Consider Paul’s statement:

The trouble is with me, for I am all too human, a slave to sin. I don’t really understand myself, for I want to do what is right, but I don’t do it. Instead, I do what I hate. But if I know that what I am doing is wrong, this shows that I agree that the law is good. So I am not the one doing wrong; it is sin living in me that does it.

And I know that nothing good lives in me, that is, in my sinful nature. I want to do what is right, but I can’t. I want to do what is good, but I don’t. I don’t want to do what is wrong, but I do it anyway. But if I do what I don’t want to do, I am not really the one doing wrong; it is sin living in me that does it.     Romans 7:14-22

Doesn’t that sound familiar? Haven’t you asked yourself something like that when trying to live differently? Questions like “Why can’t I stop eating junk food?” “Why can’t I stick to an exercise program?” “Why can’t I lay off the beer?” are a few examples. I believe most of us have had this experience. I know I have.

Now this sounds like bad news. My personal sinfulness is causing or contributing to my problems? Yep. Bummer. But wait; there is some good news here. Think about it. You’ve likely had these problems or struggles for a long time and haven’t been able to overcome them or to “cure” yourself. This is why. Man cannot overcome sin by himself. The good news is we are not by ourselves.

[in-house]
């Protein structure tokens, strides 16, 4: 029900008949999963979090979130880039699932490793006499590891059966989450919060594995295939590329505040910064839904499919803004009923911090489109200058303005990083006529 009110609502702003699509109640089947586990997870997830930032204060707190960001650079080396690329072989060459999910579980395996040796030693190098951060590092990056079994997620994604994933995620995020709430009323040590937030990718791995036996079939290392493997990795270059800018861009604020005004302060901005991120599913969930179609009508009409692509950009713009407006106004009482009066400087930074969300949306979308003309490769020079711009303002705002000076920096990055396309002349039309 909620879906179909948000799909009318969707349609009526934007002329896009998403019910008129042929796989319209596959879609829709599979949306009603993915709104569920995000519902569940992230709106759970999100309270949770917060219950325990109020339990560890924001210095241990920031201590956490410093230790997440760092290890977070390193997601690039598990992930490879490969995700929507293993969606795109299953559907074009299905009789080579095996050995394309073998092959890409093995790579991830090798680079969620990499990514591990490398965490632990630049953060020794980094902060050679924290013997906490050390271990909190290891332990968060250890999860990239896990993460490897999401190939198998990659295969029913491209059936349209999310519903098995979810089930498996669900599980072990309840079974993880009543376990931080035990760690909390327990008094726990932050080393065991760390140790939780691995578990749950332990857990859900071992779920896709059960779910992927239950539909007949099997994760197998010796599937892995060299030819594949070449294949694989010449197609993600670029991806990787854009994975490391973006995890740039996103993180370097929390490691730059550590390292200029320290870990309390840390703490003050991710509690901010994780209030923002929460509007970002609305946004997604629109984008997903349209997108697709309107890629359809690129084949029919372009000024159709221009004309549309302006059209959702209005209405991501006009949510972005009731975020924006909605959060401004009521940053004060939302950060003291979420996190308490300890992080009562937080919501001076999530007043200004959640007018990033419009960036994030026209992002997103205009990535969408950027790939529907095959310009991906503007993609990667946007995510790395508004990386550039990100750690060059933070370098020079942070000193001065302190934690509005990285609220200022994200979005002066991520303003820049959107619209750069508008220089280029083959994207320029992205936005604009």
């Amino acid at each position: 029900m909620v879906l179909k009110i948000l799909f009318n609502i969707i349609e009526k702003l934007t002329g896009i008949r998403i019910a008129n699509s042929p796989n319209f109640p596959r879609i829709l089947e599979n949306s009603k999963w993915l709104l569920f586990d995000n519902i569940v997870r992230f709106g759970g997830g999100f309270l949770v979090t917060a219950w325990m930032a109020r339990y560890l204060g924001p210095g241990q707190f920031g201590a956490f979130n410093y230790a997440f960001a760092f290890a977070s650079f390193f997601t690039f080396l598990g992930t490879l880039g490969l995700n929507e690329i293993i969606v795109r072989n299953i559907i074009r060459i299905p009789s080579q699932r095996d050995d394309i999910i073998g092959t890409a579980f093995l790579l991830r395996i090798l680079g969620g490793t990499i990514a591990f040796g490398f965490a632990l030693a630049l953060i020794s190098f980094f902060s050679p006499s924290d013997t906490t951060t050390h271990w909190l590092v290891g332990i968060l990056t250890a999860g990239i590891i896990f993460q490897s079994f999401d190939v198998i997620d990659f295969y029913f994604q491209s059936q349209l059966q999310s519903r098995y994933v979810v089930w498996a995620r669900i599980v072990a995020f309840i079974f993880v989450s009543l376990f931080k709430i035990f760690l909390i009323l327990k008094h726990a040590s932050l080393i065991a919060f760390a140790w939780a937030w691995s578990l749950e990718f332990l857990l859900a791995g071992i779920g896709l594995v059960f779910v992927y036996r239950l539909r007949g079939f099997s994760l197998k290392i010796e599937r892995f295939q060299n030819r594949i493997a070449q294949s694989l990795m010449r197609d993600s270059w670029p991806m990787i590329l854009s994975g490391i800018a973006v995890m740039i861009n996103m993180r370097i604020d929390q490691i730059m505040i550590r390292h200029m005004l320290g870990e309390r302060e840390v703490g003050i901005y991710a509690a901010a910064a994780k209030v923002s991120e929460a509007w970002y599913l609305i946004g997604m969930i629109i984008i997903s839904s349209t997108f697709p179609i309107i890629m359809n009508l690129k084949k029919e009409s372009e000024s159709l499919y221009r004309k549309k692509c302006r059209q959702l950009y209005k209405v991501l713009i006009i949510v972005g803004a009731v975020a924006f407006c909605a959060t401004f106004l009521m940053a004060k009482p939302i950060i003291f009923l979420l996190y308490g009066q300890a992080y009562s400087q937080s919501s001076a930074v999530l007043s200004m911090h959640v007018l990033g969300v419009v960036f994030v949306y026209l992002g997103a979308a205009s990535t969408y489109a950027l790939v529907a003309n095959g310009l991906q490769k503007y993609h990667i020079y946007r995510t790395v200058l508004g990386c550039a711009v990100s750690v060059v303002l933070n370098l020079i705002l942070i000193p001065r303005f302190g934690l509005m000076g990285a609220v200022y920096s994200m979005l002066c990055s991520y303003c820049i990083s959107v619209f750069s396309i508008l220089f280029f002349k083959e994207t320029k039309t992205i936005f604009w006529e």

Jesus is with us. Jesus provides the salvation from sin that we can’t achieve on our own. He frees us from the power of sin, and we are no longer to be enslaved by it. But we still have to do the work of resisting. As Paul describes, our sinful nature is still present within us, and we must be willing to turn from this old nature to Jesus and our new nature in the Holy Spirit. As we turn to Jesus over and over again, and the Holy Spirit works in us, gradually we do get better. Sin loses its grip. That’s discipleship and sanctification in action, and it applies to your health too.

Unfortunately, we don’t always do the work of discipleship. A Christian counselor once told me that a (presumably Christian) client was not willing to give up an unhealthy food addiction because in her words, “it’s the only emotional support I have.” My first thought was “how sad.” Despite her faith, this person has an ongoing spiritual problem. Jesus did not come and die for us so that we could get our emotional support from chocolate ice cream.